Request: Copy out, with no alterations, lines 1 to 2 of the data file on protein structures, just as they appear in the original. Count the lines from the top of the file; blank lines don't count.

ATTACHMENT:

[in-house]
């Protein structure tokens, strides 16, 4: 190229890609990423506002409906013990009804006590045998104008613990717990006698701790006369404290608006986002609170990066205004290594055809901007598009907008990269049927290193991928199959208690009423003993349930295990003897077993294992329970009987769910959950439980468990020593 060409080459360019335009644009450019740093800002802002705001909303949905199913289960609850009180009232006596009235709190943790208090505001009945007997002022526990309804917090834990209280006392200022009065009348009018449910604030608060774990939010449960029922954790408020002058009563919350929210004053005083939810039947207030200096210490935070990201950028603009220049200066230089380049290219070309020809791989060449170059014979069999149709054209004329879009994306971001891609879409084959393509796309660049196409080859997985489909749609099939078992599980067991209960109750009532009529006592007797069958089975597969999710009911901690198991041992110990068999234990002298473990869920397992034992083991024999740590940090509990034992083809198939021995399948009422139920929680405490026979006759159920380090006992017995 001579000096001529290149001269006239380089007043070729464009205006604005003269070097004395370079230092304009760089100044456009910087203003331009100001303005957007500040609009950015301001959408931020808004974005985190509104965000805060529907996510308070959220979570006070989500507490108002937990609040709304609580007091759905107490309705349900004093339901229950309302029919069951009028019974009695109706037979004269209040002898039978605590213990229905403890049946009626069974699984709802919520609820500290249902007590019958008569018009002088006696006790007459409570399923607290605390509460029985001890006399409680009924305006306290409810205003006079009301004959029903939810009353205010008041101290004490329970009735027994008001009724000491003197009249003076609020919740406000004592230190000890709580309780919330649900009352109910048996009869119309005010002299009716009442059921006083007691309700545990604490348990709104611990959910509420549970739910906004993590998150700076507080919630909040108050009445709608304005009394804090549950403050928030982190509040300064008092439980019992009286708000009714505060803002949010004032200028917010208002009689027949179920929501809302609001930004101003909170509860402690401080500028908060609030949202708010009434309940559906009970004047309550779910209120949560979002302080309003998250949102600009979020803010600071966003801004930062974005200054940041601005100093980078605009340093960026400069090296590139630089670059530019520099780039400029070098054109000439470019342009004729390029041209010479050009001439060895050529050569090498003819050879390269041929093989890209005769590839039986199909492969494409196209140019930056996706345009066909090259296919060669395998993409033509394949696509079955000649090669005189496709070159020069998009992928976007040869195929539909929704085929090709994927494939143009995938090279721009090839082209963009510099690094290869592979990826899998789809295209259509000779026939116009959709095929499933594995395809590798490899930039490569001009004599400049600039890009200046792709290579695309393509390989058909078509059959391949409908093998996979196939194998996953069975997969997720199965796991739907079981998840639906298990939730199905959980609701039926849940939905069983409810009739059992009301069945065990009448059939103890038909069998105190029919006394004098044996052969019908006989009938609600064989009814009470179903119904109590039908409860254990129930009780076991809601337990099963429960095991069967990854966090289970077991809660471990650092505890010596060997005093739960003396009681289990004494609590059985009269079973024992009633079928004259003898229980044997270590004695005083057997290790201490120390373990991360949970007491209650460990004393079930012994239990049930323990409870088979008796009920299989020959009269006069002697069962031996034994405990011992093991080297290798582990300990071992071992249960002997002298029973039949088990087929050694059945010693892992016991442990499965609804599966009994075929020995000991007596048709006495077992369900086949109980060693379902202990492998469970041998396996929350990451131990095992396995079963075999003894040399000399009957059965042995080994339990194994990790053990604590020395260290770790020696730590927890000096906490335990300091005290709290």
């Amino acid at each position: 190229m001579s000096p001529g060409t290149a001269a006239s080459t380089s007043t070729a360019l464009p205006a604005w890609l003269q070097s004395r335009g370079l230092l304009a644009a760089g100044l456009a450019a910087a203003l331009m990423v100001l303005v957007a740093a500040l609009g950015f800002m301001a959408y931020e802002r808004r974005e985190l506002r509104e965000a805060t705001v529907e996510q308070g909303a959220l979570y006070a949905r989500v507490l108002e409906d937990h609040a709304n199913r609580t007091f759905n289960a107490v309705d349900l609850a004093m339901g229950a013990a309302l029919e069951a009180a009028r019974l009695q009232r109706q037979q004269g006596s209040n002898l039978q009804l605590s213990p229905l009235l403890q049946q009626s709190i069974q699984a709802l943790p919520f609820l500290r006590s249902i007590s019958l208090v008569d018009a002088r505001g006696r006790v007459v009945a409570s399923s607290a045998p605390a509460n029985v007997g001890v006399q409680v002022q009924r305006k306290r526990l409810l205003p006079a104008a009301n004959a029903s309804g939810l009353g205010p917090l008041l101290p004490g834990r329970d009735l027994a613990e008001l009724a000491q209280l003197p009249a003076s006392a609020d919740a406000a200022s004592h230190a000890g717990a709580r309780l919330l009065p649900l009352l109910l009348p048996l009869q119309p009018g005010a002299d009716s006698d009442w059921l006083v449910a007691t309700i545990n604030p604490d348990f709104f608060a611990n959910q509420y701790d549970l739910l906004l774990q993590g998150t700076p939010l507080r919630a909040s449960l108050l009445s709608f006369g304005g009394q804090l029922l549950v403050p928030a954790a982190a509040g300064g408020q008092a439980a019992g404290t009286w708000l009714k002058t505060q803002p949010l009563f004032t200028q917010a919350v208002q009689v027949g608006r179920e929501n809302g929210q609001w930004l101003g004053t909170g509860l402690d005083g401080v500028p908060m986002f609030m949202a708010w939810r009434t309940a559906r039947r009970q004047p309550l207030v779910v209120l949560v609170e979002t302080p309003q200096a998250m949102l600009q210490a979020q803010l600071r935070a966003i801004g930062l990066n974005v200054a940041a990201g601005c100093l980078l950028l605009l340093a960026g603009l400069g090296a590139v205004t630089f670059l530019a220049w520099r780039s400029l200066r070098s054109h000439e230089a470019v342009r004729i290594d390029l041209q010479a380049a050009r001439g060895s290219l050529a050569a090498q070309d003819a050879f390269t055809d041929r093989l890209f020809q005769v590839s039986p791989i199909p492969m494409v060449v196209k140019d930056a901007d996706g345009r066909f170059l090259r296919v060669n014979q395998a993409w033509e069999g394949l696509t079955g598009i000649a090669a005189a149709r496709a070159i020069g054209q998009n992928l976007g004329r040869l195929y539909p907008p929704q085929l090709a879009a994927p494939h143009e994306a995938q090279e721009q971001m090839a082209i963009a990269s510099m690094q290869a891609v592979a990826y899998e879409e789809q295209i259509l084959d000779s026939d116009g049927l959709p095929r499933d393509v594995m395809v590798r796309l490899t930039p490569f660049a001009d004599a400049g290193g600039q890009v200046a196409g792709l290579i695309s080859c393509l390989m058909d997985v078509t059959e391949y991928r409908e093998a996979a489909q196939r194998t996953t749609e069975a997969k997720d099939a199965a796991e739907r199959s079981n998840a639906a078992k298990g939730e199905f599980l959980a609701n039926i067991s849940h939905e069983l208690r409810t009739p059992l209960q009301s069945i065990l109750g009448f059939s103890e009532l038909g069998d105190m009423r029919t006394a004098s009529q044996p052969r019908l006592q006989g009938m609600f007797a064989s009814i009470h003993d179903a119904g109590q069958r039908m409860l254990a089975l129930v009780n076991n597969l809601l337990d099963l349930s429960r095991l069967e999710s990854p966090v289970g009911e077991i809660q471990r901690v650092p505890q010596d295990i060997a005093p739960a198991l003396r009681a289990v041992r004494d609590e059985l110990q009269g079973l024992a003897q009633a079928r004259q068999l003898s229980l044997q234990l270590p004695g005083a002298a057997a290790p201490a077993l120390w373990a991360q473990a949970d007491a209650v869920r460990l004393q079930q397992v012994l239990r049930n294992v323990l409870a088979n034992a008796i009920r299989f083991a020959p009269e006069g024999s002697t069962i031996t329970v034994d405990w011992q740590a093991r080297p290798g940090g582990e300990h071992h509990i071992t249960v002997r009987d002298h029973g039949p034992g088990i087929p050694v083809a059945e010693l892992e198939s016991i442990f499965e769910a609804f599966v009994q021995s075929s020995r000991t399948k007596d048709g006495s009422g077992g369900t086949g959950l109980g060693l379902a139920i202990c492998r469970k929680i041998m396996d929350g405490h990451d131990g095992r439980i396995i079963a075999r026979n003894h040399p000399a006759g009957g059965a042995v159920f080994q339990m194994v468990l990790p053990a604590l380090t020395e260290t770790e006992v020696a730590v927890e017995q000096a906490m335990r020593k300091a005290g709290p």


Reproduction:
[in-house]
């Protein structure tokens, strides 16, 4: 190229890609990423506002409906013990009804006590045998104008613990717990006698701790006369404290608006986002609170990066205004290594055809901007598009907008990269049927290193991928199959208690009423003993349930295990003897077993294992329970009987769910959950439980468990020593 060409080459360019335009644009450019740093800002802002705001909303949905199913289960609850009180009232006596009235709190943790208090505001009945007997002022526990309804917090834990209280006392200022009065009348009018449910604030608060774990939010449960029922954790408020002058009563919350929210004053005083939810039947207030200096210490935070990201950028603009220049200066230089380049290219070309020809791989060449170059014979069999149709054209004329879009994306971001891609879409084959393509796309660049196409080859997985489909749609099939078992599980067991209960109750009532009529006592007797069958089975597969999710009911901690198991041992110990068999234990002298473990869920397992034992083991024999740590940090509990034992083809198939021995399948009422139920929680405490026979006759159920380090006992017995 001579000096001529290149001269006239380089007043070729464009205006604005003269070097004395370079230092304009760089100044456009910087203003331009100001303005957007500040609009950015301001959408931020808004974005985190509104965000805060529907996510308070959220979570006070989500507490108002937990609040709304609580007091759905107490309705349900004093339901229950309302029919069951009028019974009695109706037979004269209040002898039978605590213990229905403890049946009626069974699984709802919520609820500290249902007590019958008569018009002088006696006790007459409570399923607290605390509460029985001890006399409680009924305006306290409810205003006079009301004959029903939810009353205010008041101290004490329970009735027994008001009724000491003197009249003076609020919740406000004592230190000890709580309780919330649900009352109910048996009869119309005010002299009716009442059921006083007691309700545990604490348990709104611990959910509420549970739910906004993590998150700076507080919630909040108050009445709608304005009394804090549950403050928030982190509040300064008092439980019992009286708000009714505060803002949010004032200028917010208002009689027949179920929501809302609001930004101003909170509860402690401080500028908060609030949202708010009434309940559906009970004047309550779910209120949560979002302080309003998250949102600009979020803010600071966003801004930062974005200054940041601005100093980078605009340093960026400069090296590139630089670059530019520099780039400029070098054109000439470019342009004729390029041209010479050009001439060895050529050569090498003819050879390269041929093989890209005769590839039986199909492969494409196209140019930056996706345009066909090259296919060669395998993409033509394949696509079955000649090669005189496709070159020069998009992928976007040869195929539909929704085929090709994927494939143009995938090279721009090839082209963009510099690094290869592979990826899998789809295209259509000779026939116009959709095929499933594995395809590798490899930039490569001009004599400049600039890009200046792709290579695309393509390989058909078509059959391949409908093998996979196939194998996953069975997969997720199965796991739907079981998840639906298990939730199905959980609701039926849940939905069983409810009739059992009301069945065990009448059939103890038909069998105190029919006394004098044996052969019908006989009938609600064989009814009470179903119904109590039908409860254990129930009780076991809601337990099963429960095991069967990854966090289970077991809660471990650092505890010596060997005093739960003396009681289990004494609590059985009269079973024992009633079928004259003898229980044997270590004695005083057997290790201490120390373990991360949970007491209650460990004393079930012994239990049930323990409870088979008796009920299989020959009269006069002697069962031996034994405990011992093991080297290798582990300990071992071992249960002997002298029973039949088990087929050694059945010693892992016991442990499965609804599966009994075929020995000991007596048709006495077992369900086949109980060693379902202990492998469970041998396996929350990451131990095992396995079963075999003894040399000399009957059965042995080994339990194994990790053990604590020395260290770790020696730590927890000096906490335990300091005290709290």